• the Lobbying Code of Conduct and their obligations in dealing with lobbyists
  • the Register of Lobbyists and how they may access it, and
  • the requirement, in section 9 of the Code, to report breaches to the Secretary of the Department of the Prime Minister and Cabinet (PM&C). Agencies should have an internal point of contact for any such reports which could then be passed at agency level to PM&C.

The restrictions on public servants dealing with lobbyists also apply to a person engaged as a contractor or consultant by an APS agency where they are required to or likely to be required to have contacts with lobbyists. Agencies will need to include clauses in contracts to ensure that contractors
and consultants are aware of and comply with the Lobbying Code.

As indicated above, the Code applies only to professional lobbyists who represent the interests of a third party. It does not apply to contacts with people who are directly employed by a company or an organisation and who make representations on behalf of that company or organisation. Nor does it apply
to technical, professional, or programme management contacts or co-operation between the APS and outside companies or organisations.

Avoidance of conflict of interest

APS employees need to be aware of and to manage any actual or perceived conflict of interest between their official duties and their relationships with lobbyists. This could include personal, financial or other interests in the organisations the lobbyist is representing or some sort of personal or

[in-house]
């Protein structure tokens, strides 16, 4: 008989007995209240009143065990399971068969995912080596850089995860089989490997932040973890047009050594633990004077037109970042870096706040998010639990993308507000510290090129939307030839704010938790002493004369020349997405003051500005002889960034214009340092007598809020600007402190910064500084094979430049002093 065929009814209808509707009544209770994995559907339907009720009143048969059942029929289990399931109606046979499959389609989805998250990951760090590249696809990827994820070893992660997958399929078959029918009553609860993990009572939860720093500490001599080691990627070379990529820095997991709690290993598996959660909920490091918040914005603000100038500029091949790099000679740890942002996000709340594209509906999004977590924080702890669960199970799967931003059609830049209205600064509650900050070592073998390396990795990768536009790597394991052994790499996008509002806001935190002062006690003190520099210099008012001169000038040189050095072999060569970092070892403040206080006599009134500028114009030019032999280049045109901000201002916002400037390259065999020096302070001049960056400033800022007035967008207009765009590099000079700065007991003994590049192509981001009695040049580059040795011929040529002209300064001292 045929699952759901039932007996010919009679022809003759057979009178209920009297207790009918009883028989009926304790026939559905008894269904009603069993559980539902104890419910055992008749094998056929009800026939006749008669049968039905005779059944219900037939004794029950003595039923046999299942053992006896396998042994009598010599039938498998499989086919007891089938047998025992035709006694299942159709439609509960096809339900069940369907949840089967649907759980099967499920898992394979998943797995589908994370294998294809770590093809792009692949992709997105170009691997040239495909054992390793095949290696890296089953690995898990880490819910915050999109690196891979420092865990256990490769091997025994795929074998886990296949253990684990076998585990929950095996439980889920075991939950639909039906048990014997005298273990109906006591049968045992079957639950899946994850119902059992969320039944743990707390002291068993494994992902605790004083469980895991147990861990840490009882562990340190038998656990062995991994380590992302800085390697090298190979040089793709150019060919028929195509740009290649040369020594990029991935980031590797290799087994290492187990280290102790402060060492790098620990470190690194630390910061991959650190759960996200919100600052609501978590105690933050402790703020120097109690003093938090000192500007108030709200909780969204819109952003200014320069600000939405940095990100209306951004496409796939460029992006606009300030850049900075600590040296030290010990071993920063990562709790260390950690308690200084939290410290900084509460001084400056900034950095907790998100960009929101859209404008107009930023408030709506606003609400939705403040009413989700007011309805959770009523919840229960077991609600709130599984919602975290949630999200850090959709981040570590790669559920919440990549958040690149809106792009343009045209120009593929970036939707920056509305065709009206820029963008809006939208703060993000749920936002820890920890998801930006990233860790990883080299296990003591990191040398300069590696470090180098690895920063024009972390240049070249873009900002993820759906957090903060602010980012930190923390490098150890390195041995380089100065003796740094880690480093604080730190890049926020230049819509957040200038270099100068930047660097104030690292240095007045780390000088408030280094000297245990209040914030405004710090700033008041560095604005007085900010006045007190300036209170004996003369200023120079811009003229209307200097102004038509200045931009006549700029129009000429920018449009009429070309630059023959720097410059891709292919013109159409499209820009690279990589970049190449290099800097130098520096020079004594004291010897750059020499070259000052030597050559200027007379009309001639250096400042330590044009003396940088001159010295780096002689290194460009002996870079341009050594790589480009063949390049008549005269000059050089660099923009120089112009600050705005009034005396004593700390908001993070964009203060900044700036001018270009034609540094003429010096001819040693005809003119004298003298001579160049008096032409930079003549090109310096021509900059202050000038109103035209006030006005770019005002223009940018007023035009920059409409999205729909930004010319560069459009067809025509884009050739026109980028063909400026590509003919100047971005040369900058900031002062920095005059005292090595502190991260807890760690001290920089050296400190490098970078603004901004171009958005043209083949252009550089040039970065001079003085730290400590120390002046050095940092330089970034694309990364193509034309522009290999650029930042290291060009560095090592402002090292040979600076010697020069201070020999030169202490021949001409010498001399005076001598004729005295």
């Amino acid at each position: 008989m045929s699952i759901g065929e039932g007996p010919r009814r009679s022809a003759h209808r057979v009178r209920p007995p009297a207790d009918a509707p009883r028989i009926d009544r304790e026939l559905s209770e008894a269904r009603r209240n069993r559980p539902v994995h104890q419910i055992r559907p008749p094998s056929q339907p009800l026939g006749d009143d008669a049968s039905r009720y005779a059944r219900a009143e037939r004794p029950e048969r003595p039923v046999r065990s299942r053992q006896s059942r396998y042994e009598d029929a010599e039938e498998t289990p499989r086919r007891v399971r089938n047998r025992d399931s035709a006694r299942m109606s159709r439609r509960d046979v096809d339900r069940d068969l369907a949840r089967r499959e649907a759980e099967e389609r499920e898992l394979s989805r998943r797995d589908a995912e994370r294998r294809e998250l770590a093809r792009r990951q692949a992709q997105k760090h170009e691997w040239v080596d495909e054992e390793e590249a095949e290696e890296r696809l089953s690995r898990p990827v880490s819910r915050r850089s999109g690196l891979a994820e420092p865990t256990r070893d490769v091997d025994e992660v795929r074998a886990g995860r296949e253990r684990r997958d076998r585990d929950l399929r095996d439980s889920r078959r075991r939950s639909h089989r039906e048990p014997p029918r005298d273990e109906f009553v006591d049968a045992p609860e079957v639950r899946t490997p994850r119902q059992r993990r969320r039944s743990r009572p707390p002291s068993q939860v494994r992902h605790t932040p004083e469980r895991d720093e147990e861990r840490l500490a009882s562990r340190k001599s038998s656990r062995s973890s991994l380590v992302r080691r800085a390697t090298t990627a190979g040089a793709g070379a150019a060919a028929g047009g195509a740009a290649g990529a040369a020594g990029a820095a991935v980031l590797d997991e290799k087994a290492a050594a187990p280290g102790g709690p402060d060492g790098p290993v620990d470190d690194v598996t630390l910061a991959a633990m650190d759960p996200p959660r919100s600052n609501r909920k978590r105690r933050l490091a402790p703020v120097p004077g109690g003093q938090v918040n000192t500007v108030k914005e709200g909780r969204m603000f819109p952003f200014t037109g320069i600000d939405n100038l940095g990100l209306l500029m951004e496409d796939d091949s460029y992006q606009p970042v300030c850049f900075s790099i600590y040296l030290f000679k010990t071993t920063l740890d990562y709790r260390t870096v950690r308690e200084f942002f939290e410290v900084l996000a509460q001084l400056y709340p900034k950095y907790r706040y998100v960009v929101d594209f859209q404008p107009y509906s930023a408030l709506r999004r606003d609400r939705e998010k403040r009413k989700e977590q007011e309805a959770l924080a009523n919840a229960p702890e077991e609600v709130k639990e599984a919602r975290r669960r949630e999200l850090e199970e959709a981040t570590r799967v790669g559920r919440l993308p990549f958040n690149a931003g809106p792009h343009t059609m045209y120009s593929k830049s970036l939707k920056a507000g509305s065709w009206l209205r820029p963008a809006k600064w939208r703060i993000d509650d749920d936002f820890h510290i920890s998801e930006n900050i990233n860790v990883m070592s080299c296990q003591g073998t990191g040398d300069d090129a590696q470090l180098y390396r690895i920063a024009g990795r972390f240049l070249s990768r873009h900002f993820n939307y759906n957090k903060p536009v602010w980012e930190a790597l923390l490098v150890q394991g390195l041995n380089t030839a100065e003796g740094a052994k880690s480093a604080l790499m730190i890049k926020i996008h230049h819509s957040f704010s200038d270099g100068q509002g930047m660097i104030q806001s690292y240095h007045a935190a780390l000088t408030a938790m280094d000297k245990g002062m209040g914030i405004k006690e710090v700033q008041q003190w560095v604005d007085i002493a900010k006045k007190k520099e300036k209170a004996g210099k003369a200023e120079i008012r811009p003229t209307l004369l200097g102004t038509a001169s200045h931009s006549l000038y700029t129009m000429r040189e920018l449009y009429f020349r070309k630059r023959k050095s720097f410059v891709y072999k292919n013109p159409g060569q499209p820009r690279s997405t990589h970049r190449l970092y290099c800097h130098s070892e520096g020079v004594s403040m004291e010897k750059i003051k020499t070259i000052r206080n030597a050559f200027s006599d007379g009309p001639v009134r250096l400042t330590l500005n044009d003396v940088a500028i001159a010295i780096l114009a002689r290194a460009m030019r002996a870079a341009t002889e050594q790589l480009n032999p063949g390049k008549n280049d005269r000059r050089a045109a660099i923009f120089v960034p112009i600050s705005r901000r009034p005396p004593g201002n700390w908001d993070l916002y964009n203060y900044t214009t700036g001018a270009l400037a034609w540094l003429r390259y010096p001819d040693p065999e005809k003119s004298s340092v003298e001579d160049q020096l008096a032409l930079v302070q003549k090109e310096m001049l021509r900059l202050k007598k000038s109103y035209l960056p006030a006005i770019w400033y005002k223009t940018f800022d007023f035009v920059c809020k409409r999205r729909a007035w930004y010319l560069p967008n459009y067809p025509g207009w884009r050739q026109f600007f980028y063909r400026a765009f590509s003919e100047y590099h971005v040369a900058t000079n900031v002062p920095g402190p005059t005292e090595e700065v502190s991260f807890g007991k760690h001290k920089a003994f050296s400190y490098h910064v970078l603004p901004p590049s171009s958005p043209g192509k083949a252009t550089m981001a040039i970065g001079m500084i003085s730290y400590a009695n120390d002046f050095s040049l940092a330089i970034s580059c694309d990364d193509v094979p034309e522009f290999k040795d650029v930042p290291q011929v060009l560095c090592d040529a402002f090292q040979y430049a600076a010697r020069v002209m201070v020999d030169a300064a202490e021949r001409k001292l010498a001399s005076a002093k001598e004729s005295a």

social relationship with the lobbyist.

The APS Code of Conduct requires public servants to disclose, and take reasonable steps to avoid, any conflict of interest (real or apparent) in connection with APS employment, and agencies should remind public servants of their responsibilities in relation to lobbyists. SES and other public servants
covered by the requirement to formally declare personal interests should ensure that they include in their declaration any actual or potential conflicts of interest in their relationship with lobbyists. Detailed guidance on the management and declaration of conflicts of interest is contained in Chapter
11 of this guide.

Post APS employment as a lobbyist

SES employees and equivalents who leave the APS after 1 July 2008 shall not, for a 12 month period, engage in lobbying Government representatives on any matters on which they have had official dealings as public servants over their last 12 months of employment. Similar rules apply to members of the ADF at the level of Colonel and above.